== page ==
(I"ron*ware`) n. Articles made of iron, as household utensils, tools, and the like.
(I"ron*weed`) n. (Bot.) A tall weed with purplish flowers (Vernonia Noveboracensis). The
name is also applied to other plants of the same genus.
(I"ron*wood`) n. (Bot.) A tree unusually hard, strong, or heavy wood.
In the United States, the hornbeam and the hop hornbeam are so called; also the Olneya Tesota, a
small tree of Arizona; in the West Indies, the Erythroxylon areolatum, and several other unrelated trees; in
China, the Metrosideros vera; in India, the Mesua ferrea, and two species of Inga; in Australia, the Eucalyptus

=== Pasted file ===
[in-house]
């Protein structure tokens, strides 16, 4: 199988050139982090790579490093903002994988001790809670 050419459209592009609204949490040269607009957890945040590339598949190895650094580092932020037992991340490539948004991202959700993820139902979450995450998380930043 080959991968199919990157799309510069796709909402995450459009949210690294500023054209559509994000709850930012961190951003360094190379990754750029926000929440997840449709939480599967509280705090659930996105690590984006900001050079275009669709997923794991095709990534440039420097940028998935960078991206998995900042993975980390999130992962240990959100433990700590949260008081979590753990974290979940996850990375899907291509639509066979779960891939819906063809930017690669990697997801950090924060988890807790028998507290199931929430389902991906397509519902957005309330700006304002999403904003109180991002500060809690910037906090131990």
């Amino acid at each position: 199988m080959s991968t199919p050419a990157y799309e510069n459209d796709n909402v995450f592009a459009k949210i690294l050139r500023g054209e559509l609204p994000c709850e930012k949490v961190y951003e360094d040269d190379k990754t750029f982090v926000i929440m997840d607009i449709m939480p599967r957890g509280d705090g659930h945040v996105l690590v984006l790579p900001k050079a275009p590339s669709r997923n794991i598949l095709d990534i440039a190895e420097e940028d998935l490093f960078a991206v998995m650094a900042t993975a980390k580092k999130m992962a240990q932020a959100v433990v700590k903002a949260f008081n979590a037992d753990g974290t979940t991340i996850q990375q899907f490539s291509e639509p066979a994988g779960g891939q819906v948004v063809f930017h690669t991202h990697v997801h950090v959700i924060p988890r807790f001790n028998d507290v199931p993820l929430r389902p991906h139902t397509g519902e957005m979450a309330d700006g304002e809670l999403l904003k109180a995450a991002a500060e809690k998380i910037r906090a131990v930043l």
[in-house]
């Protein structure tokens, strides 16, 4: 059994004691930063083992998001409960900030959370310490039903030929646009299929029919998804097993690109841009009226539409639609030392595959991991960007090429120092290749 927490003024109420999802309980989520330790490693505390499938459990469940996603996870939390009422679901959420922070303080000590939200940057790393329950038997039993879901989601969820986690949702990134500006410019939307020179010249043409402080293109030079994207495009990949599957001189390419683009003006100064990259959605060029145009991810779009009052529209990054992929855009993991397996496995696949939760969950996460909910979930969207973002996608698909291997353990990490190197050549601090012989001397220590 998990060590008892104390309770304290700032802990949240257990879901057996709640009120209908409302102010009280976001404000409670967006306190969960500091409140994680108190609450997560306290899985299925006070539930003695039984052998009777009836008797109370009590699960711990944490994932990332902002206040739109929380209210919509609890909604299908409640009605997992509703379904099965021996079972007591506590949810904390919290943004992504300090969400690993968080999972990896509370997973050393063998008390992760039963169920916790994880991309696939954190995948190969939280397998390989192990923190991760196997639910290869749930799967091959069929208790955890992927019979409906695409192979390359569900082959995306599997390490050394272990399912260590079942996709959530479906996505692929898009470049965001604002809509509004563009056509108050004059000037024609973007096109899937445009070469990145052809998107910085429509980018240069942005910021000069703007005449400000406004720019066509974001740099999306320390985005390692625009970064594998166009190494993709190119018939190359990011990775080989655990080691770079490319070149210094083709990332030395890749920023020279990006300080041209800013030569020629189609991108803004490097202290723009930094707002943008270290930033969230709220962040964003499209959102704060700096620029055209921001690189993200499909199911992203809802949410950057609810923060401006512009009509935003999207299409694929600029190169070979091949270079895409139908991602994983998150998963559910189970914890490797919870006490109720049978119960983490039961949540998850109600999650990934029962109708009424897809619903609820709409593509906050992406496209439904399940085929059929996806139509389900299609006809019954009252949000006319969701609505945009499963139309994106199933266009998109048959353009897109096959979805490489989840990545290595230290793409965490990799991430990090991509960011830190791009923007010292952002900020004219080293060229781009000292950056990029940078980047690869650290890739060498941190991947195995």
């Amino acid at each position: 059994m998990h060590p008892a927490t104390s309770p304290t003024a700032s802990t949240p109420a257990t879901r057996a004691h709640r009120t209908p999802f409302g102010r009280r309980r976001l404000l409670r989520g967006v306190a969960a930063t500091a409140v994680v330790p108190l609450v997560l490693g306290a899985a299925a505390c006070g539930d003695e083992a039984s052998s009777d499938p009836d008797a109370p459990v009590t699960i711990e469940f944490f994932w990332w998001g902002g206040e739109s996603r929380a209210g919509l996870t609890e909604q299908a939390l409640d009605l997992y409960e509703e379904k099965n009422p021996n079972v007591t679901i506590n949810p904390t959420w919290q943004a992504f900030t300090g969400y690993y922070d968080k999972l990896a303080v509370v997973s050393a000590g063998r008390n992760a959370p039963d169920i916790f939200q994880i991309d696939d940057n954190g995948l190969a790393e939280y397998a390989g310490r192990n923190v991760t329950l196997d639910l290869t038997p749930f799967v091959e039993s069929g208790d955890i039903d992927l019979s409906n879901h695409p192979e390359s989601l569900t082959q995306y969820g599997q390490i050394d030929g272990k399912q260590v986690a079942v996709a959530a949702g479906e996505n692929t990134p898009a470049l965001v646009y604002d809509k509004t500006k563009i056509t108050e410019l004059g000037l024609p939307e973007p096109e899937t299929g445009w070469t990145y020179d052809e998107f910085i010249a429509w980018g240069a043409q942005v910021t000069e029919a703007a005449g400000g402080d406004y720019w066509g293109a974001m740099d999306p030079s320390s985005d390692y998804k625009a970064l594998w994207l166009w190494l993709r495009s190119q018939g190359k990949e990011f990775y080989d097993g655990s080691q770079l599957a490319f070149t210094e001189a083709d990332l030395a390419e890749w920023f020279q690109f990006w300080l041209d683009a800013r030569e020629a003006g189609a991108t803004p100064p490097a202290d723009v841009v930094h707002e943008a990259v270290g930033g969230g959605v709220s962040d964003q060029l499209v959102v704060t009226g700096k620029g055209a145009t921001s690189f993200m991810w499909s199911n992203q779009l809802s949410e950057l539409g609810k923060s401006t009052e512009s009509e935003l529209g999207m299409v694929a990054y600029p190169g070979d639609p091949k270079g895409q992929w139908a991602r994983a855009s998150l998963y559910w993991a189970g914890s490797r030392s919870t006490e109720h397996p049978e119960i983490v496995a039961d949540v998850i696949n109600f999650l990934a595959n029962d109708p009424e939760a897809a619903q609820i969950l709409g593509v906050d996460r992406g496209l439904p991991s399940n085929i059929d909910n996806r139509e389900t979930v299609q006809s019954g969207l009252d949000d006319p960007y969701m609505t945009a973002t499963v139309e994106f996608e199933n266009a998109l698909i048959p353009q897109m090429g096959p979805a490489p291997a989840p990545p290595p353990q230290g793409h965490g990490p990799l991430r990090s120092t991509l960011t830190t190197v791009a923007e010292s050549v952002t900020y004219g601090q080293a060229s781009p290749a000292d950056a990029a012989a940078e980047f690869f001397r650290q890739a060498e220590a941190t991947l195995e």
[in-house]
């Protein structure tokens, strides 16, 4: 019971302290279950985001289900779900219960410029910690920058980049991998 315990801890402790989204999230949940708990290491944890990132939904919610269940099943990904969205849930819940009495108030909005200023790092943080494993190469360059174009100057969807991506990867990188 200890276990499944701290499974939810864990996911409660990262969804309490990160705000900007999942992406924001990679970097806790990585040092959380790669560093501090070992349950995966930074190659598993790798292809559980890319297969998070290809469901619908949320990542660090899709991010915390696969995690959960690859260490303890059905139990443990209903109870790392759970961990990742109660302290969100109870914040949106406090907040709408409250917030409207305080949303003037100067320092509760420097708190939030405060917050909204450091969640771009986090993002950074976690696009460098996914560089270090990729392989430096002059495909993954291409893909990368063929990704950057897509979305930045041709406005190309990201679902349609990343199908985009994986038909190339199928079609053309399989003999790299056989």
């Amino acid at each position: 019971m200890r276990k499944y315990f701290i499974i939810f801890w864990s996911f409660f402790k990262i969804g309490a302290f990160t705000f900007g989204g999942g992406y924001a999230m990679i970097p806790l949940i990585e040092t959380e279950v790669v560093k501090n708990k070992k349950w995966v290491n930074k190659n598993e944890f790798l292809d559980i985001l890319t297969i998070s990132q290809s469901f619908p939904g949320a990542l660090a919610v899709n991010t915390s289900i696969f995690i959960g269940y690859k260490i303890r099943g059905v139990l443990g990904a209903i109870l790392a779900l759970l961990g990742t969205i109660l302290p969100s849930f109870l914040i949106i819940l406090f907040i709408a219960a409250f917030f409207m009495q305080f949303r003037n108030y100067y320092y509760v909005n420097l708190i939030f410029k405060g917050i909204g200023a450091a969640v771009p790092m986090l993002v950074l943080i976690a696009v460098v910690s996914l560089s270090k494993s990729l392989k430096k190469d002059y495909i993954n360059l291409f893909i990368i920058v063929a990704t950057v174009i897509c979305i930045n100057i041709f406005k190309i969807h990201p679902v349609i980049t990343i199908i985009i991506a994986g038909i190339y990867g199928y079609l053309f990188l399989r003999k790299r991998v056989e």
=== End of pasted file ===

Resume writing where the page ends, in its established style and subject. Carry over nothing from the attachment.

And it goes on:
Sideroxylon, and in many countries, species of Sideroxylon and Diospyros, and many other trees.
(I"ron*work`) n. Anything made of iron; a general name of such parts or pieces of a building,
vessel, carriage, etc., as consist of iron.
(I"ron works`). See under Iron, a.
(I"ron*wort`) n. (Bot.) An herb of the Mint family supposed to heal sword cuts; also, a species
(I"ron*y) a. [From Iron.]
1. Made or consisting of iron; partaking of iron; iron; as, irony chains; irony particles. [R.] Woodward.
2. Resembling iron in taste, hardness, or other physical property.
(I"ron*y) n. [L. ironia, Gr. dissimulation, fr. a dissembler in speech, fr. to speak; perh. akin to E.
word: cf. F. ironie.]
1. Dissimulation; ignorance feigned for the purpose of confounding or provoking an antagonist.
2. A sort of humor, ridicule, or light sarcasm, which adopts a mode of speech the meaning of which is
contrary to the literal sense of the words.